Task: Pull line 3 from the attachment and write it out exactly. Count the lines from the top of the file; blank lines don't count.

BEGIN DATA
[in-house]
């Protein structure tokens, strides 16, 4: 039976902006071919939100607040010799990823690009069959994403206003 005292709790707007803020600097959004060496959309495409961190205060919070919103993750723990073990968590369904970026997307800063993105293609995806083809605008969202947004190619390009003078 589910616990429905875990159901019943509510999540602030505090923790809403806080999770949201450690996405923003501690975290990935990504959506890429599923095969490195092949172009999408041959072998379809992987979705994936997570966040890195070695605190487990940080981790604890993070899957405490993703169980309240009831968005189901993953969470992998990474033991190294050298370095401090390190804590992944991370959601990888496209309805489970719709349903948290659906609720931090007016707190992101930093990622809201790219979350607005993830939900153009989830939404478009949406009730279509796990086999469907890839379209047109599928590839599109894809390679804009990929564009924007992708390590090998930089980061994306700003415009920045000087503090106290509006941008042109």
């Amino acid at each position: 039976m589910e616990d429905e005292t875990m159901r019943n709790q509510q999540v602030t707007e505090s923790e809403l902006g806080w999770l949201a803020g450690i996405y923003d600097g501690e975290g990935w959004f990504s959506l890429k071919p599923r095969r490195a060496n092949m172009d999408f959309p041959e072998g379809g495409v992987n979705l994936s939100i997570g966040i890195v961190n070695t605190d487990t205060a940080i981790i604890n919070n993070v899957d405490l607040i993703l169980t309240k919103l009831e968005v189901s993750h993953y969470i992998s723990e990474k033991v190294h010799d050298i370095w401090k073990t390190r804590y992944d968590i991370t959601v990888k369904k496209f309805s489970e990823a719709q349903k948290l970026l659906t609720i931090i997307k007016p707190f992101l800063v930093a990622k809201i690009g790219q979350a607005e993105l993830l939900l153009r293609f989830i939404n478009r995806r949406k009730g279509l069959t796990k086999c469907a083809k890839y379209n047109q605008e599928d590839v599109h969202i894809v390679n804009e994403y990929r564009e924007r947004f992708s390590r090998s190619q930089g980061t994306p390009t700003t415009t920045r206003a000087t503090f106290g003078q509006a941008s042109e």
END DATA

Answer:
């Amino acid at each position: 039976m589910e616990d429905e005292t875990m159901r019943n709790q509510q999540v602030t707007e505090s923790e809403l902006g806080w999770l949201a803020g450690i996405y923003d600097g501690e975290g990935w959004f990504s959506l890429k071919p599923r095969r490195a060496n092949m172009d999408f959309p041959e072998g379809g495409v992987n979705l994936s939100i997570g966040i890195v961190n070695t605190d487990t205060a940080i981790i604890n919070n993070v899957d405490l607040i993703l169980t309240k919103l009831e968005v189901s993750h993953y969470i992998s723990e990474k033991v190294h010799d050298i370095w401090k073990t390190r804590y992944d968590i991370t959601v990888k369904k496209f309805s489970e990823a719709q349903k948290l970026l659906t609720i931090i997307k007016p707190f992101l800063v930093a990622k809201i690009g790219q979350a607005e993105l993830l939900l153009r293609f989830i939404n478009r995806r949406k009730g279509l069959t796990k086999c469907a083809k890839y379209n047109q605008e599928d590839v599109h969202i894809v390679n804009e994403y990929r564009e924007r947004f992708s390590r090998s190619q930089g980061t994306p390009t700003t415009t920045r206003a000087t503090f106290g003078q509006a941008s042109e």